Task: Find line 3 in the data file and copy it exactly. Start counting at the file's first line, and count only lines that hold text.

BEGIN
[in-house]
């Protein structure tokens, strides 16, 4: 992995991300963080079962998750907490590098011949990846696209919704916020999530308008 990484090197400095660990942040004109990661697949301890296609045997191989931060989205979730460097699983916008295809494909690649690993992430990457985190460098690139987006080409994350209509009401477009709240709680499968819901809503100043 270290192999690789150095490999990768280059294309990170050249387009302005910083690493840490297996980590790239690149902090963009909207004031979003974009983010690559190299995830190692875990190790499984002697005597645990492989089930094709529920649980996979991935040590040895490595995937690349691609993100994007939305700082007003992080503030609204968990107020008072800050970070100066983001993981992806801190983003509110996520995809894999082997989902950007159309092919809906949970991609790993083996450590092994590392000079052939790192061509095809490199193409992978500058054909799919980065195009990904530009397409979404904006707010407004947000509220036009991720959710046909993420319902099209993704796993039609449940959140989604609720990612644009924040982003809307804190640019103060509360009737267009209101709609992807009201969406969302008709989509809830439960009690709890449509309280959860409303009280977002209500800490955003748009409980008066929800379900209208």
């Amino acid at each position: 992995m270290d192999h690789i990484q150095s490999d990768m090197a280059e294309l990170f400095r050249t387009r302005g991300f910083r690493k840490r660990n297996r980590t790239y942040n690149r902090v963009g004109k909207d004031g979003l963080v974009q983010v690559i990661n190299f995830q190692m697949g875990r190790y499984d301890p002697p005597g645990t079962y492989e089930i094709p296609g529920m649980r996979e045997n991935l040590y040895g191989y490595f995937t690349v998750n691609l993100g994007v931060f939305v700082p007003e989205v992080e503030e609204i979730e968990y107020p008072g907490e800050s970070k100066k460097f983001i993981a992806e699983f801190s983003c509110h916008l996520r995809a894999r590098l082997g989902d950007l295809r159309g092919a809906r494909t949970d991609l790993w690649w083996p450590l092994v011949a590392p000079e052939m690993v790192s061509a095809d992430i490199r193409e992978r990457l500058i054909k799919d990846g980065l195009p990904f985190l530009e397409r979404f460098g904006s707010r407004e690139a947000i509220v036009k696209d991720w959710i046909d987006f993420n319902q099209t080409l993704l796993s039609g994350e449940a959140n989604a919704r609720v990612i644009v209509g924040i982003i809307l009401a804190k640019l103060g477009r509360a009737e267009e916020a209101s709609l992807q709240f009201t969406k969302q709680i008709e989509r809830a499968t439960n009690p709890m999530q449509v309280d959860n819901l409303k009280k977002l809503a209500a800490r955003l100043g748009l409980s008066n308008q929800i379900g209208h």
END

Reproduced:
């Amino acid at each position: 992995m270290d192999h690789i990484q150095s490999d990768m090197a280059e294309l990170f400095r050249t387009r302005g991300f910083r690493k840490r660990n297996r980590t790239y942040n690149r902090v963009g004109k909207d004031g979003l963080v974009q983010v690559i990661n190299f995830q190692m697949g875990r190790y499984d301890p002697p005597g645990t079962y492989e089930i094709p296609g529920m649980r996979e045997n991935l040590y040895g191989y490595f995937t690349v998750n691609l993100g994007v931060f939305v700082p007003e989205v992080e503030e609204i979730e968990y107020p008072g907490e800050s970070k100066k460097f983001i993981a992806e699983f801190s983003c509110h916008l996520r995809a894999r590098l082997g989902d950007l295809r159309g092919a809906r494909t949970d991609l790993w690649w083996p450590l092994v011949a590392p000079e052939m690993v790192s061509a095809d992430i490199r193409e992978r990457l500058i054909k799919d990846g980065l195009p990904f985190l530009e397409r979404f460098g904006s707010r407004e690139a947000i509220v036009k696209d991720w959710i046909d987006f993420n319902q099209t080409l993704l796993s039609g994350e449940a959140n989604a919704r609720v990612i644009v209509g924040i982003i809307l009401a804190k640019l103060g477009r509360a009737e267009e916020a209101s709609l992807q709240f009201t969406k969302q709680i008709e989509r809830a499968t439960n009690p709890m999530q449509v309280d959860n819901l409303k009280k977002l809503a209500a800490r955003l100043g748009l409980s008066n308008q929800i379900g209208h």